Site Characterization and the Future of Offshore Wind

By Pedro Alcalá | Thu, 10/21/2021 - 11:38

Offshore wind development is a fundamental part of Mexico’s energy future. The global and national demands of the world’s energy transition will eventually align with the country’s vast coastline and territorial waters. The methods and technologies that will define the initial success of these projects will be those concerned with site characterization. The participation of technological partners such as Fugro will prove to be essential.

When considering offshore wind development, the geological conditions of the seabed need to be favorable to the structural engineering of offshore wind turbines. The more favorable conditions are, the less risk can be assumed by contractors and underwriters. The certainty that engineers need is best secured through site characterization. 

Andrew Cooper and Elena Starchenko report in their article, Preparing for a Wind Revolution (published in the August 2020 edition of Sea Technology magazine and available here), that an integrated approach to site characterization can significantly reduce project risk in offshore wind development. The article states that this is true for coastal regions where available geological information and seabed mapping is limited. The Bureau of Ocean Energy Management (BOEM), a US agency that operates under the jurisdiction of the Department of the Interior, classifies these coastal areas as “frontier regions.” The Gulf of Mexico is not included in this category because the oil and gas industry has performed an important number of geological mapping projects that have generated a sturdy base of knowledge regarding that coastal region. However, Mexico’s Pacific and Caribbean coasts would be considered frontier regions by comparison.

Cooper and Starchenko say site characterization can “detail surface and subsurface conditions to help identify and mitigate potential geohazards in the lease area, and inform the design, construction and installation of wind turbine foundations, cabling and related infrastructure.” This makes site characterization not only essential to the establishment of wind turbines in Mexico’s frontier regions but also necessary for the laying of transmission cables and infrastructure that would not be present on site and needs to be developed from scratch given the regions’ primordial state.  

Independent Surveying Technologies 

The geological data acquisition campaigns need to successfully characterize project sites, collecting datasets that include bathymetry, side-scan sonar, high-resolution seismic and magnetometry. The resulting water depth and seafloor elevation data is used to report project design parameters that include turbine height and the design of turbine bases to account for seabed conditions, including as sand waves, geohazards, such as boulders, and anthropogenic hazards, such as shipwrecks and abandoned or otherwise decommission oil and gas infrastructure, which is very common in the GOM. Environmental concerns must be taken into account; for instance, avoiding any possible damage to coral reefs.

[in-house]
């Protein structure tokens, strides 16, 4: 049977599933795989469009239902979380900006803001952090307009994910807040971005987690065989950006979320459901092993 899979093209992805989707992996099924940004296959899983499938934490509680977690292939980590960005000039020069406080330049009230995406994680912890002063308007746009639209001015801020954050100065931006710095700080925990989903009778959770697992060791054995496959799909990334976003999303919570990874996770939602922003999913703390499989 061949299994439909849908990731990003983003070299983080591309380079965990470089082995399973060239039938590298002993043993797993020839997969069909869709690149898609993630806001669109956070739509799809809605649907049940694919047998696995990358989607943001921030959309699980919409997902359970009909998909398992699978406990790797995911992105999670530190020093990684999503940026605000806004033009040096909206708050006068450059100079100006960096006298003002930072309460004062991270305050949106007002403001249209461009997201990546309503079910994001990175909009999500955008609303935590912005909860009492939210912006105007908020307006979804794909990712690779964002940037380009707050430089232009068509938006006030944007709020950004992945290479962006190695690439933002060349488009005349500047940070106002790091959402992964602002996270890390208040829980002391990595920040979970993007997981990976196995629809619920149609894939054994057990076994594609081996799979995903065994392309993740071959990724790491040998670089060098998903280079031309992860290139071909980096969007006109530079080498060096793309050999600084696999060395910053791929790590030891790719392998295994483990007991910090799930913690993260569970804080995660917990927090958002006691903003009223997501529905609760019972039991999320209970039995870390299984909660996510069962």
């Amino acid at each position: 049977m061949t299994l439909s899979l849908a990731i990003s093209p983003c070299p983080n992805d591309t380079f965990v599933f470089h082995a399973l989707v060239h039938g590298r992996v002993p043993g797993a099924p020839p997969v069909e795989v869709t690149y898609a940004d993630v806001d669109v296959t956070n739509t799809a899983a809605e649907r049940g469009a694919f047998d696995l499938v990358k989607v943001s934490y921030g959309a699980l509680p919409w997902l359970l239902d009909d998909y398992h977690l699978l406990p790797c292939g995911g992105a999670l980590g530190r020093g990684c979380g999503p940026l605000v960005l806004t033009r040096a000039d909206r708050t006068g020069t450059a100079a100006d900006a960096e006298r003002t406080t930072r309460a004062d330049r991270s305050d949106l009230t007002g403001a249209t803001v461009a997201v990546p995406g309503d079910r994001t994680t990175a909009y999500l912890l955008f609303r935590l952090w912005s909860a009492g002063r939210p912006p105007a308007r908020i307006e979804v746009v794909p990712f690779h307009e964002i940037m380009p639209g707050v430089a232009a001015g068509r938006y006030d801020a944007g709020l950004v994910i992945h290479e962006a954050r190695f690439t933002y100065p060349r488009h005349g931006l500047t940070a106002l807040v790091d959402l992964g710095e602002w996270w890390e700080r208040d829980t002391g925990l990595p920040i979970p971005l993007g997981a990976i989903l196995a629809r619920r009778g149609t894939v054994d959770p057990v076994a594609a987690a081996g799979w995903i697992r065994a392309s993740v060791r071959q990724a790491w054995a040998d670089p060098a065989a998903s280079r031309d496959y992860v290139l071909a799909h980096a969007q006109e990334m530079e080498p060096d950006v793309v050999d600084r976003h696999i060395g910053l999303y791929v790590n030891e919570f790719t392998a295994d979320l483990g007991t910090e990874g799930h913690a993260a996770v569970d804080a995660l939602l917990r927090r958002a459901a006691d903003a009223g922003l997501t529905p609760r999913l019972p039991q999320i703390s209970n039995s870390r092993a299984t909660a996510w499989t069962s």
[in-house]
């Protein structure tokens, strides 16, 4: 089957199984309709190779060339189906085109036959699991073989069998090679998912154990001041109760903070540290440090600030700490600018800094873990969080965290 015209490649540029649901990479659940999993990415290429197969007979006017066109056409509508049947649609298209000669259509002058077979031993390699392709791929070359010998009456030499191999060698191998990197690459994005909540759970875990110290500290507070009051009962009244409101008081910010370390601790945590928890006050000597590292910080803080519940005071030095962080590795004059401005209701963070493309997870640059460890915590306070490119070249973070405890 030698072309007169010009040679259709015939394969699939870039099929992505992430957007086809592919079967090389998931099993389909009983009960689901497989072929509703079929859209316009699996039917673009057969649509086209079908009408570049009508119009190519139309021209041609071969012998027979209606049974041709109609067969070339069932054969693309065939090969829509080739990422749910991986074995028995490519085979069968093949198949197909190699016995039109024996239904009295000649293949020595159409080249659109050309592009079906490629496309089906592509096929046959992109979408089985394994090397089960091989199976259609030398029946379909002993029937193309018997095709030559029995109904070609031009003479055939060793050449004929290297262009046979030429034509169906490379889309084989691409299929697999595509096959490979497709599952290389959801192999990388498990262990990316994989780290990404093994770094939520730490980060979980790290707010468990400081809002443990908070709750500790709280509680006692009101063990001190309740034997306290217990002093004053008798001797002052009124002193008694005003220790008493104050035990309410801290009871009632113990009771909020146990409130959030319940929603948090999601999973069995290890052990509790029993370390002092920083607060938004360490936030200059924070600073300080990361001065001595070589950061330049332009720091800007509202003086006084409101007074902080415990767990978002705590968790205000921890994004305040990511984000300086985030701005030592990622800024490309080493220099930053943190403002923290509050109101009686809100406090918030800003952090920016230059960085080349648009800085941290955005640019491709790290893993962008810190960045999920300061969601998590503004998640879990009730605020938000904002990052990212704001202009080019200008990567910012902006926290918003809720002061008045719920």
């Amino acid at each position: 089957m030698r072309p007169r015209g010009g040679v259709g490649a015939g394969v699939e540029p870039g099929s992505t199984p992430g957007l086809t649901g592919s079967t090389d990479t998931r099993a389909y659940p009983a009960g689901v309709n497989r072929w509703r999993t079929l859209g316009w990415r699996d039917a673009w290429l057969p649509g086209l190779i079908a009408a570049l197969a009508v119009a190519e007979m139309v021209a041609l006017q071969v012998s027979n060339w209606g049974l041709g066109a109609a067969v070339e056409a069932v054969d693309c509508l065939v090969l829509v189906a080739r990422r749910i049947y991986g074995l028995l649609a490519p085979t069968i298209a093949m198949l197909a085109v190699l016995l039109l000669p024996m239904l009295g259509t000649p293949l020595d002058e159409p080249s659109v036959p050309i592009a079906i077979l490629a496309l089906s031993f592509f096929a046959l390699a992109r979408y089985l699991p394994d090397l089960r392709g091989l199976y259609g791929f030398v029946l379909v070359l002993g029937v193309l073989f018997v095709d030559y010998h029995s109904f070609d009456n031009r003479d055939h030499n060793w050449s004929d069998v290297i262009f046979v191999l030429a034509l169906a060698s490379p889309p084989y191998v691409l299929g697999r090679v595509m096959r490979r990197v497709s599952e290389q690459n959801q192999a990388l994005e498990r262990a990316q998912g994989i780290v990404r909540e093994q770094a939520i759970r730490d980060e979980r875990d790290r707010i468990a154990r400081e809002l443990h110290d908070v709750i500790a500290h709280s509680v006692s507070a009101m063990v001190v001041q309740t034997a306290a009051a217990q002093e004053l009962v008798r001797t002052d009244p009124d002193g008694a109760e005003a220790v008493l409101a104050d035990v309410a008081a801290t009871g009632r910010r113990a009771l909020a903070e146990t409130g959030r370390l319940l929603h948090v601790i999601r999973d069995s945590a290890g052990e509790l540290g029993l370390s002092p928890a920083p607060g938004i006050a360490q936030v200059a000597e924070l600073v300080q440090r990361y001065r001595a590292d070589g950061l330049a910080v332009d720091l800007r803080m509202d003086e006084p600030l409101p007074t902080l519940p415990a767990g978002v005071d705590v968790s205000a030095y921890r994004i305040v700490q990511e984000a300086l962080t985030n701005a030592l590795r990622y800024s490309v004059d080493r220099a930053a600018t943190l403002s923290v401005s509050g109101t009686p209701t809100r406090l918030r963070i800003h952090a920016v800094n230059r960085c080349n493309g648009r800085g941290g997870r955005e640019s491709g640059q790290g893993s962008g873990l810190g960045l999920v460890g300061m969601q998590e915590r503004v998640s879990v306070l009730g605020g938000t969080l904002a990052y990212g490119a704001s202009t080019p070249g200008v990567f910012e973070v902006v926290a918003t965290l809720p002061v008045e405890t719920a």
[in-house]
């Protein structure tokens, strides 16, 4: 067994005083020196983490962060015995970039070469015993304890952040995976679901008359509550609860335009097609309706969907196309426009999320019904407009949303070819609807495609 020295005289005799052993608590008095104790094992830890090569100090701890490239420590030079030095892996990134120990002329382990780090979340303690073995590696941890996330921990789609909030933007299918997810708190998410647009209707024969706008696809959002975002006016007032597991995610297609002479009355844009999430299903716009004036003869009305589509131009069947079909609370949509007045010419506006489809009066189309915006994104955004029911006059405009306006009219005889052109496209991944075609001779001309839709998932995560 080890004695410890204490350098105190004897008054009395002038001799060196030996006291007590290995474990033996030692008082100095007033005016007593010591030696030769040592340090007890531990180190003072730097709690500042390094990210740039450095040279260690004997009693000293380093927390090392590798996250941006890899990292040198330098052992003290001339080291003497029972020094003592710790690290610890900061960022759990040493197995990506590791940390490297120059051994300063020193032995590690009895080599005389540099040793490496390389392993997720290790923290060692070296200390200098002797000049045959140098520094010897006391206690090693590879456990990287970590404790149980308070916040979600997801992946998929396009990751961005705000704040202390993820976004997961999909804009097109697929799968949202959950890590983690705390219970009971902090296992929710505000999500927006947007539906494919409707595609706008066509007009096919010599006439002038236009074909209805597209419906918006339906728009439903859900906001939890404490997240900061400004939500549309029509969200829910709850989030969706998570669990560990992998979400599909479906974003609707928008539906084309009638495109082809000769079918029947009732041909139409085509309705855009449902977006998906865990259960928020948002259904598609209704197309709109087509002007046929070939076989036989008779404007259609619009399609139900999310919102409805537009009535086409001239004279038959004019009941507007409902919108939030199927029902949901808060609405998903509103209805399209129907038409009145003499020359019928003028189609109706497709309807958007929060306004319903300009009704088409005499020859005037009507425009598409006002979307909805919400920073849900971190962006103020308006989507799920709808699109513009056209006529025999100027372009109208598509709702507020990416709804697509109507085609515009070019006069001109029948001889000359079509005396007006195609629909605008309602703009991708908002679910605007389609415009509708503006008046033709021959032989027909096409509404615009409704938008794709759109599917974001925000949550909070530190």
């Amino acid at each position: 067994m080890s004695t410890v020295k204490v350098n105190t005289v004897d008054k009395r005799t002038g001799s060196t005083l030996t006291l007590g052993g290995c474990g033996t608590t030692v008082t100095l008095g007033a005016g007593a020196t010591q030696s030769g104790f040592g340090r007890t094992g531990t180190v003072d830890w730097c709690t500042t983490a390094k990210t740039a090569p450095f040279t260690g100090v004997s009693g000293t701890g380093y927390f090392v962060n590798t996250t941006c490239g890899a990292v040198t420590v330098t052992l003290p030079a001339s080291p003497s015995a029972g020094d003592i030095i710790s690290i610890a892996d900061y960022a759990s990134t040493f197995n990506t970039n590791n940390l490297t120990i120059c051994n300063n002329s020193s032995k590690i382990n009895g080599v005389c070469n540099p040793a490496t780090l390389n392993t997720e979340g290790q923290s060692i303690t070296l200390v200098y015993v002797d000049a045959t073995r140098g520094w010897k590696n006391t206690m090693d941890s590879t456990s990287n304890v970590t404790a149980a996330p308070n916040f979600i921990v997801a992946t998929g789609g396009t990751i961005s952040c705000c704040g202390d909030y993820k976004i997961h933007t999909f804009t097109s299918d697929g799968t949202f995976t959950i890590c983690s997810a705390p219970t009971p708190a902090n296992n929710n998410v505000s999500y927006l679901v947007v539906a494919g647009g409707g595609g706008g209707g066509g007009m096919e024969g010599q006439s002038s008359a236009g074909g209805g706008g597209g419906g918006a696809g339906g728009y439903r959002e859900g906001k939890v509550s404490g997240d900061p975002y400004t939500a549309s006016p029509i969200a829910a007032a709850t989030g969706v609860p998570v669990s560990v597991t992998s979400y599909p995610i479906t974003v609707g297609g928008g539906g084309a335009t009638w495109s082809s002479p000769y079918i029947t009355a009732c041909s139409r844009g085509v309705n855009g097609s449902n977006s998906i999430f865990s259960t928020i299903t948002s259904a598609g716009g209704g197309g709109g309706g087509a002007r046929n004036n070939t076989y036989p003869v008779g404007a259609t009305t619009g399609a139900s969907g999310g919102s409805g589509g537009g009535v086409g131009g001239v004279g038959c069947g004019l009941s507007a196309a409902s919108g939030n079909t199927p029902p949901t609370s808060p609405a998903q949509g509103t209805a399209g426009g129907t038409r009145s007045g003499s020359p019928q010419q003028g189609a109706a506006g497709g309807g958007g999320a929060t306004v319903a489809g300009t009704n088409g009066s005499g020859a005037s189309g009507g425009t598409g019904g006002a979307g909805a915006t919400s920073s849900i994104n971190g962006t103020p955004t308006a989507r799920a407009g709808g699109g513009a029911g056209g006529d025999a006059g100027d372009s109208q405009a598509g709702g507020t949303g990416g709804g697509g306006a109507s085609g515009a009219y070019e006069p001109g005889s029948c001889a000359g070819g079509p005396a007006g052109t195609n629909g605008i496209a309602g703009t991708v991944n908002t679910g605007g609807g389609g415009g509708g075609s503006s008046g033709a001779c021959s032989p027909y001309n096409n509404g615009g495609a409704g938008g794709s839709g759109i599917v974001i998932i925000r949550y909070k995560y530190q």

Fugro has developed surveying technologies that have proven to be flexible and independent to meet the needs of these campaigns. The first is the Fugro RAMMS (Rapid Airborne Multibeam Mapping System), a next-generation airborne LiDAR mapping system that delivers industry-leading depth penetration and point densities for fast and accurate bathymetry in nearshore and coastal waters from a lightweight and compact frame that can be operated from certain drones and other similar uncrewed aerial vehicles. 

The second is the FAS-900 (Fugro Autonomous Surveyor 900), an uncrewed surface vessel that can collect multibeam echosounder data in full autonomy, semi-autonomy or by remote control in offshore and coastal waters. “In addition to improving data collection rates, these systems help improve project safety and sustainability by limiting the number of crew needed in the field and significantly reducing fuel demands,” explain Cooper and Starchenko. The unmanned nature of these technologies opens them up to be further developed into increasingly independent and automated tools that can cover a great deal of ground in terms of seabed analysis with increasingly smaller budgets. 

Commitment To Post Survey Analysis

Another success factor to site characterization is the analysis that follows surveying and data acquisition. For example, Fugro has experience in the conduction of geotechnical site studies (once a general site or possible candidate has been selected) to “ground-truth” for the ground model in the project’s time frame. If successful, these studies can be used to inform the positions and engineering designs of wind turbines and their foundations with more detail, including the choice between jackets and monopiles for such foundations, for example, along with the positioning and engineering design of inter-array cables and the optimal methods for their installation, such as the choice between jet-plowing and trenching. This can increase the efficiency with which offshore wind projects are developed in the future, which will prove essential in economically benefiting Mexico. 

As Cooper and Starchenko conclude, “high-quality data allow conservatism to be removed from the engineering design, which translates to significant material and cost savings.”


Fugro is the world’s leading Geo-data specialist, collecting and analyzing comprehensive information about the Earth and the structures built upon it. Adopting an integrated approach that incorporates acquisition and analysis of Geo-data and related advice, Fugro provides solutions. With expertise in site characterization and asset integrity, clients are supported in the safe, sustainable and efficient design, construction and operation of their assets throughout the full lifecycle.

Pedro Alcalá Pedro Alcalá Senior Journalist & Industry Analyst